How Eric the Eel wriggled past his President and into Britain

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The Independent Online

Eric "the eel" Moussambani, the Olympic swimmer who struggled to finish a race against nobody, yesterday ended an equally tortuous journey to Britain to present a television award.

Eric "the eel" Moussambani, the Olympic swimmer who struggled to finish a race against nobody, yesterday ended an equally tortuous journey to Britain to present a television award.

Mr Moussambani made it to Heathrow only after the intervention of a British High Commissioner, who had to prize him from the grasp of his own President, who was demanding he stay in Equatorial Guinea.

President Teodoro Obiang Nguema Mbasogo even grounded Mr Moussambani's plane to try to make him attend a reception for his country's Olympic athletes.

He was allowed to leave after George Boon, British High Commissioner in Equatorial Guinea and Cameroon, persuaded the President his country's profile would be raised through the athlete appearing on television alongside Sir Trevor McDonald.

Mr Moussambani found worldwide fame at Sydney 2000 when he struggled to complete the 100m freestyle on his own after the other two contestants in the heat were disqualified. He recorded the slowest time for the event in Olympic history but opened himself up to a range of lucrative media opportunities.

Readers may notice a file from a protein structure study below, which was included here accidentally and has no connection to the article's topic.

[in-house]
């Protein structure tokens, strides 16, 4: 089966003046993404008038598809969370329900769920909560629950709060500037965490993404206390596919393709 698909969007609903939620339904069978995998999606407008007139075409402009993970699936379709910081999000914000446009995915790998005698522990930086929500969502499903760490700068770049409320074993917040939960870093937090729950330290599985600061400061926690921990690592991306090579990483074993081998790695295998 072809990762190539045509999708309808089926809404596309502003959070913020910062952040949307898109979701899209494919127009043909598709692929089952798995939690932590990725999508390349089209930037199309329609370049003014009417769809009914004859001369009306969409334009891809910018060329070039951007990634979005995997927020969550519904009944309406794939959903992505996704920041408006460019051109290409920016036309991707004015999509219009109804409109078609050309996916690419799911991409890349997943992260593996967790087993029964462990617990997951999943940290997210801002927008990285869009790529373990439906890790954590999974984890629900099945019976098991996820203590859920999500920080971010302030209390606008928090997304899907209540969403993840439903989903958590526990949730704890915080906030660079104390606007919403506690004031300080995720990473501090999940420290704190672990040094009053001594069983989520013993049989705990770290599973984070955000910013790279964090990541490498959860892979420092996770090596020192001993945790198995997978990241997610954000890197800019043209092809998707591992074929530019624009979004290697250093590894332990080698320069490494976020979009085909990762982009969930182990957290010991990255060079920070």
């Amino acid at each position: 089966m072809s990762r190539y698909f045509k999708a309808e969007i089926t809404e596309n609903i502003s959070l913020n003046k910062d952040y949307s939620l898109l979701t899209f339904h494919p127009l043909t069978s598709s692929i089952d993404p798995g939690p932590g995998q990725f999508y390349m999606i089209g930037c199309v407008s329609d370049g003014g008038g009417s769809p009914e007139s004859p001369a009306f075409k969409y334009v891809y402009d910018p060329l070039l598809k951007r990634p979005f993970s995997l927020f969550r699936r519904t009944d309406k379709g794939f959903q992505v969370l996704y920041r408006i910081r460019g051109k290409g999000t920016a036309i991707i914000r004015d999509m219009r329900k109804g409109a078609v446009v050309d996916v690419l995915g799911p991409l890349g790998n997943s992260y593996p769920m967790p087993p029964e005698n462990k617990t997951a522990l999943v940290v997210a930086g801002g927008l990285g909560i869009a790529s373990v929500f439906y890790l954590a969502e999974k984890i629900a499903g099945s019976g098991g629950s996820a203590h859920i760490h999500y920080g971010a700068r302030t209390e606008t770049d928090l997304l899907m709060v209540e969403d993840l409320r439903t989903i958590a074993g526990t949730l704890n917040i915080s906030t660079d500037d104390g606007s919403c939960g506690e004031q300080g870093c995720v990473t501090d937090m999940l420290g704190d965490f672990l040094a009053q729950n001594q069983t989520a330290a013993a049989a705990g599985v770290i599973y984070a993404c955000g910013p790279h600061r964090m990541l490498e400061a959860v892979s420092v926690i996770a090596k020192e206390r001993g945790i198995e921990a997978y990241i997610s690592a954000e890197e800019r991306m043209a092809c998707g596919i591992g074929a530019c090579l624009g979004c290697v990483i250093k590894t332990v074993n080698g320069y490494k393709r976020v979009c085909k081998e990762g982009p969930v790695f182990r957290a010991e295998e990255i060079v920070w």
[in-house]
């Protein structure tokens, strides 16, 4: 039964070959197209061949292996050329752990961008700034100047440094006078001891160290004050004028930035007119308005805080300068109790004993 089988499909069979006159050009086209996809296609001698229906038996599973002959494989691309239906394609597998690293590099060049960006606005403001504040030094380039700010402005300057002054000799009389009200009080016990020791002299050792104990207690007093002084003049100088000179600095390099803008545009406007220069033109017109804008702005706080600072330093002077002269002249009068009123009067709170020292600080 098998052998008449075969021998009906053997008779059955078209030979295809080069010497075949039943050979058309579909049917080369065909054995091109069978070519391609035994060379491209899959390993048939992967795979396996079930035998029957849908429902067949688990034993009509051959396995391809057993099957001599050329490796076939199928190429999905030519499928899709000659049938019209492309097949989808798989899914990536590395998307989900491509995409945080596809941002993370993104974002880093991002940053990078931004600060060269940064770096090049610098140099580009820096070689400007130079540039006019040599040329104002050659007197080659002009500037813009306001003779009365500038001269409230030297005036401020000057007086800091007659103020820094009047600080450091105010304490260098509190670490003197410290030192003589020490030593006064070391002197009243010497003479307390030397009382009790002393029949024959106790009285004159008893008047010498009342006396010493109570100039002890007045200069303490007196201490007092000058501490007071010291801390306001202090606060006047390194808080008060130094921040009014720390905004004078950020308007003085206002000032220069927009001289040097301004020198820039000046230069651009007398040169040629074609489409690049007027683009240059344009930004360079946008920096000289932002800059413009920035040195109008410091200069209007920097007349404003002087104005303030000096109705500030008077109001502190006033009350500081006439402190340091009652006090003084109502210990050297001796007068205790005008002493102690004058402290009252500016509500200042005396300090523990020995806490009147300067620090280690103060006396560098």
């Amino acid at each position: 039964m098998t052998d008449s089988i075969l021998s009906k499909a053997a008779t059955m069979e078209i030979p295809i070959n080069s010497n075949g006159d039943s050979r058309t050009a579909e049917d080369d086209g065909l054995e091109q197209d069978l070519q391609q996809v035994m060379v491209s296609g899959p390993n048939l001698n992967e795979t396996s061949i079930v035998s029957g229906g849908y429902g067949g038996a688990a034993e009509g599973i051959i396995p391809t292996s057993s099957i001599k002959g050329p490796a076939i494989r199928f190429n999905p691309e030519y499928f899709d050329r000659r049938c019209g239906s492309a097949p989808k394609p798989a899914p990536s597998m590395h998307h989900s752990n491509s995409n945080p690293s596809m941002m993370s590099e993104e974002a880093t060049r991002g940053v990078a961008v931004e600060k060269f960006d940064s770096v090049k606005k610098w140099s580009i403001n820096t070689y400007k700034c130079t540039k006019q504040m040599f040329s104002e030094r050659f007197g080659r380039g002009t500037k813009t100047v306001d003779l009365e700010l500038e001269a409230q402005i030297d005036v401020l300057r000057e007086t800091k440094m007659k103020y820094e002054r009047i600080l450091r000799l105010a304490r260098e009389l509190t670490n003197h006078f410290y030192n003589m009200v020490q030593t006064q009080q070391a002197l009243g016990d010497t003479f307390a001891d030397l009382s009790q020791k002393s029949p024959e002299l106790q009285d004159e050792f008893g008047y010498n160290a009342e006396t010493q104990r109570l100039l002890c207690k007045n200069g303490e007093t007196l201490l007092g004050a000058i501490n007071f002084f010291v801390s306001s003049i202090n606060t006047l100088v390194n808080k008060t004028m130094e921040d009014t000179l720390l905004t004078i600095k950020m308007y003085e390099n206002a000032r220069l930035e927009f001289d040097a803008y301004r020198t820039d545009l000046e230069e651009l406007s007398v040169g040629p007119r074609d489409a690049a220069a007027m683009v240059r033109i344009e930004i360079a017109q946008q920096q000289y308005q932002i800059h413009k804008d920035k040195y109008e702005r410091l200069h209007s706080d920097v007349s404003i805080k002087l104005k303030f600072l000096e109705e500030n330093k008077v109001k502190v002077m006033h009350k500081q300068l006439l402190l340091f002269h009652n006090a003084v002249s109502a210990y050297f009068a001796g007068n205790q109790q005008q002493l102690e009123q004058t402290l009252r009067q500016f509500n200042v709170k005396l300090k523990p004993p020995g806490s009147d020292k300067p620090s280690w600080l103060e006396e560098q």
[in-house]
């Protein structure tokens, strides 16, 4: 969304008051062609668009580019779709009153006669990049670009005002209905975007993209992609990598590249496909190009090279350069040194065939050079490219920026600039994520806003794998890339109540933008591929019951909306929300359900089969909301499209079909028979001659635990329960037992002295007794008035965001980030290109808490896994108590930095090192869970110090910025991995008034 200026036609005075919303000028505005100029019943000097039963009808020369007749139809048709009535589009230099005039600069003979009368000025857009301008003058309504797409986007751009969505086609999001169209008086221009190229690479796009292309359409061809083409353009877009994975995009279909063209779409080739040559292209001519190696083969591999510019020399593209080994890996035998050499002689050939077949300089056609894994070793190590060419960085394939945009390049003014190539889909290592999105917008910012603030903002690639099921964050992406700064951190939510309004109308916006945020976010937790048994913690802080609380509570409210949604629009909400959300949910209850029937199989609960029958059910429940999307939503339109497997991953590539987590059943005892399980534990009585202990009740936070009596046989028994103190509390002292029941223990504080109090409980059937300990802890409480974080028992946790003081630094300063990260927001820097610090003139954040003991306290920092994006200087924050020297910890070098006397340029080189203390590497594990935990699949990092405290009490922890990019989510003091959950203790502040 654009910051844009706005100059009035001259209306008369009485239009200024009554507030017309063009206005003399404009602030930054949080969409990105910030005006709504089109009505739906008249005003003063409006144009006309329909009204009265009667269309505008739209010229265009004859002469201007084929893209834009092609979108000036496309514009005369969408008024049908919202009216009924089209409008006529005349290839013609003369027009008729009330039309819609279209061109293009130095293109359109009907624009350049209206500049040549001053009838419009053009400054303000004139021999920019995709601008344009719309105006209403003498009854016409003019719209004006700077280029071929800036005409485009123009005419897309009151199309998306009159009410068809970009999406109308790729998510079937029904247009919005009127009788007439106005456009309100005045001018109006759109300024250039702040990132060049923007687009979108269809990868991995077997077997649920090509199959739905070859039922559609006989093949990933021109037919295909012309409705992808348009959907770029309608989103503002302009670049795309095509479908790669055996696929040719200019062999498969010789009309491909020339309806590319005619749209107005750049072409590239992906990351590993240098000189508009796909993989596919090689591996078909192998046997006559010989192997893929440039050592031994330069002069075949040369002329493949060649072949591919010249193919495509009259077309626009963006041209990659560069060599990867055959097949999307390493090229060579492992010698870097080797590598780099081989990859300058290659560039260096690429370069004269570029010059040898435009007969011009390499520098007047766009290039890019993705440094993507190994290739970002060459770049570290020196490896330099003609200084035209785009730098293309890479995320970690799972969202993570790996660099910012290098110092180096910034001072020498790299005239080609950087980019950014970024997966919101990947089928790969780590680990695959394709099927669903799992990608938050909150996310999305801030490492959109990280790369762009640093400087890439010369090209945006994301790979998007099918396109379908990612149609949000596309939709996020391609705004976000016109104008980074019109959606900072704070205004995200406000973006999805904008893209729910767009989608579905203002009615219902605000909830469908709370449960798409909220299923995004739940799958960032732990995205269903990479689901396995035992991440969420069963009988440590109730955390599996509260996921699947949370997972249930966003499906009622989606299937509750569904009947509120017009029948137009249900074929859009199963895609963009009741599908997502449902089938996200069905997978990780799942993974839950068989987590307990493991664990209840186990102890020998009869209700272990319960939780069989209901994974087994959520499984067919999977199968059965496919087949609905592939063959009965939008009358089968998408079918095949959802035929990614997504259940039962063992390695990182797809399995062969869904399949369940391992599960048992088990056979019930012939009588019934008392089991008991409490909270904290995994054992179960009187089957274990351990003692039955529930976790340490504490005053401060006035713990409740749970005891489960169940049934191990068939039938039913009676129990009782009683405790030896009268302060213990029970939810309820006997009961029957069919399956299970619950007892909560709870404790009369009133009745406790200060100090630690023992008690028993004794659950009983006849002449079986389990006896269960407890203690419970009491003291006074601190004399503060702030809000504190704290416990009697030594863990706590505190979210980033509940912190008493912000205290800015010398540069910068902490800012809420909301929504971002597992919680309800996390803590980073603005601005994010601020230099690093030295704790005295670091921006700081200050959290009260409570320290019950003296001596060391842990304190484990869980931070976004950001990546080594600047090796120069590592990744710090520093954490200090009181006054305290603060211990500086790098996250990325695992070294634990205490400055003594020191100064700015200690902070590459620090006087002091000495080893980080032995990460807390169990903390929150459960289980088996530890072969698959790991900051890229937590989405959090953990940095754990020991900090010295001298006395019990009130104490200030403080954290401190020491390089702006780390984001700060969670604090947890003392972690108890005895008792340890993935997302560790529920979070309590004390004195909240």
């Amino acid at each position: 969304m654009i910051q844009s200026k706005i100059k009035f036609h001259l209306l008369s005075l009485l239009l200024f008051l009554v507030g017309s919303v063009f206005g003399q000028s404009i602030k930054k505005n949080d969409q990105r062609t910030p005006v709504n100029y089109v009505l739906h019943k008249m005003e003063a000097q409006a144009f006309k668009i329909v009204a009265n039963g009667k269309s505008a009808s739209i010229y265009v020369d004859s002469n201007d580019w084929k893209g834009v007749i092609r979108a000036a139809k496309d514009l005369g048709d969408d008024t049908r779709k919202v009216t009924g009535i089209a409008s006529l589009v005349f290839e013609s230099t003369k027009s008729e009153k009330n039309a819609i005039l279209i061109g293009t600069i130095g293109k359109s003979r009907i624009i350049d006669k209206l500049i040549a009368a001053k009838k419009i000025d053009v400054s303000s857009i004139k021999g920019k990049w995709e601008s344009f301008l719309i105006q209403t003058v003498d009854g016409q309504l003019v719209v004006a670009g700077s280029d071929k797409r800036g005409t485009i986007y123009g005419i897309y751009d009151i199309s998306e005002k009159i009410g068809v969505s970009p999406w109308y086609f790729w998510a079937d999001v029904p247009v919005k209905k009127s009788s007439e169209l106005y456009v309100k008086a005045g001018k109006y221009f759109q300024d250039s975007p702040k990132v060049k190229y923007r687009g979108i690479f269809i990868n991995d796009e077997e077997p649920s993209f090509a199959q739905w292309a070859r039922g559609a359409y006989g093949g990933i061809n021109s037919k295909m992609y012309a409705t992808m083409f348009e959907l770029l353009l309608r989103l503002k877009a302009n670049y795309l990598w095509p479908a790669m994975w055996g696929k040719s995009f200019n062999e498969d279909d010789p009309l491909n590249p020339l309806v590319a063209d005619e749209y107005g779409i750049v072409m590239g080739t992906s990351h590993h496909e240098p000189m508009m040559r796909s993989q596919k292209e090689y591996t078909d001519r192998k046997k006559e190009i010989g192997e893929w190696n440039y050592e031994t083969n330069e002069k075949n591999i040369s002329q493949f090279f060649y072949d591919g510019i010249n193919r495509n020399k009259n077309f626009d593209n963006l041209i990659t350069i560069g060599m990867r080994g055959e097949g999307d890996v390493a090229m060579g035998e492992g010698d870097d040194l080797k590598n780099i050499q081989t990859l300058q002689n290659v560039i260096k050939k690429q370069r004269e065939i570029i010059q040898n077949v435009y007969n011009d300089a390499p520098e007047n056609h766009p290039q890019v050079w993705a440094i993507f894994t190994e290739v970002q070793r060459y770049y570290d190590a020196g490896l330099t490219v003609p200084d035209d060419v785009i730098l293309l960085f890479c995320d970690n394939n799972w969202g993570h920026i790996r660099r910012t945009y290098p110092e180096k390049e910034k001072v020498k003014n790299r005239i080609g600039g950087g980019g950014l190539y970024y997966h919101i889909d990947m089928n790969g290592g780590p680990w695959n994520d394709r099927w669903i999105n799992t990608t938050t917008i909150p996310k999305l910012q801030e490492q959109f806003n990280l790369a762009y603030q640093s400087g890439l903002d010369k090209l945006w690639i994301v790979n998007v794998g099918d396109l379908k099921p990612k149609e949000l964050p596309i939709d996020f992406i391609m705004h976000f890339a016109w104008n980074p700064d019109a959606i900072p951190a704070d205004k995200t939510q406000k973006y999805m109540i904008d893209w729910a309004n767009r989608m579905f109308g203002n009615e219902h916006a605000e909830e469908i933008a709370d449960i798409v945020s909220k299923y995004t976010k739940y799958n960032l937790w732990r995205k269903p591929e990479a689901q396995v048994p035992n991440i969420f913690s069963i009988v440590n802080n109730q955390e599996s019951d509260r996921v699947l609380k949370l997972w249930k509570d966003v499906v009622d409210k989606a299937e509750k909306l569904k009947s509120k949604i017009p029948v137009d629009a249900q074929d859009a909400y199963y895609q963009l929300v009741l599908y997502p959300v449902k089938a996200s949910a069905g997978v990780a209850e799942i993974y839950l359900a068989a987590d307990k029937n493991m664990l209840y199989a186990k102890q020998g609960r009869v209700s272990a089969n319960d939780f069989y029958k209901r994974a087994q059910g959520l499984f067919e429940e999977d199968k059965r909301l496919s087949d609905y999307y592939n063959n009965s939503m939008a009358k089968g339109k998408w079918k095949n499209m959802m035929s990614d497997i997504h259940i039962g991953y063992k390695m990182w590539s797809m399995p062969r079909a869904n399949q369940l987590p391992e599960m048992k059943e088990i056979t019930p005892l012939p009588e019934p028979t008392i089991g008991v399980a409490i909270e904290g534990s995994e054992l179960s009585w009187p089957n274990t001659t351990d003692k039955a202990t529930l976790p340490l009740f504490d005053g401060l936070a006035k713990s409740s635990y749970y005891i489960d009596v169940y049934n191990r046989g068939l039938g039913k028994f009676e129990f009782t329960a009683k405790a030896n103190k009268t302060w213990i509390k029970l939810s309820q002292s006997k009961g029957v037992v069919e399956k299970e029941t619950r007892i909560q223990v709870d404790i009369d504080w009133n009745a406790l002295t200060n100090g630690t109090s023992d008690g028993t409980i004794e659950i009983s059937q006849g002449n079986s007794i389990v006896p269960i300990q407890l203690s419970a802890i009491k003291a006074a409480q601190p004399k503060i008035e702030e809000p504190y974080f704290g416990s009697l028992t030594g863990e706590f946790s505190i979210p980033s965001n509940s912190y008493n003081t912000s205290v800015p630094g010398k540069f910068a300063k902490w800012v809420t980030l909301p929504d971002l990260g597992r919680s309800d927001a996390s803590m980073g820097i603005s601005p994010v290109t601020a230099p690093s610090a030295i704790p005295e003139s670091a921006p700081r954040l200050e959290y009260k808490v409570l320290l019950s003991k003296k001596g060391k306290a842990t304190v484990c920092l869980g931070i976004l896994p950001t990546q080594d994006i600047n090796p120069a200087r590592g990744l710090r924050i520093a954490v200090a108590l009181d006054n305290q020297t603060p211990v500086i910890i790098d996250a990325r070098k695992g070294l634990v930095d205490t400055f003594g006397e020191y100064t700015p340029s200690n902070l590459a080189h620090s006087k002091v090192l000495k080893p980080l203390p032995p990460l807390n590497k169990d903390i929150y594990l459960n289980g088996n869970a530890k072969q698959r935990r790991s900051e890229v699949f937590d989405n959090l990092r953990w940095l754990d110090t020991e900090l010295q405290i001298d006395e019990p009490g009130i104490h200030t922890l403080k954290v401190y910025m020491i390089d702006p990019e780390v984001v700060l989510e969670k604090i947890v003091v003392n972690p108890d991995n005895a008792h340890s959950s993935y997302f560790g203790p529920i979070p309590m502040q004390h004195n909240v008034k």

His four-day odyssey to attend last night's National Television Awards began on Saturday when he left his home on a three-hour boat trip to Equatorial Guinea's capital, Malabo, on the Fernando Po island. That was followed by an 80-mile flight to Douala in Cameroon and a three-hour drive to that country's capital, Yaounde.

From there it should have been a simple eight-hour flight to Paris, where he would catch a connection to London. However his President realised Equatorial Guinea's most famous athlete was not going to be at the reception on its National Day and ordered his plane to be intercepted.

The plane was grounded for an hour while Mr Boon and the awards programme producer, George Mitchell, argued for the 22-year-old swimmer to be allowed to continue to Britain.

Sarah Ewing, programme spokeswoman, said the president allowed him to leave when he was persuaded Mr Moussambani's appearance alongside Sir Trevor, Sir Cliff Richard and Davina McCall would be in Equatorial Guinea's interest.

On arriving at Heathrow, Mr Moussambani said: "The president wanted to stage a reception for all the Olympic athletes but I had already agreed to come here. He has delayed the reception until the end of the week."

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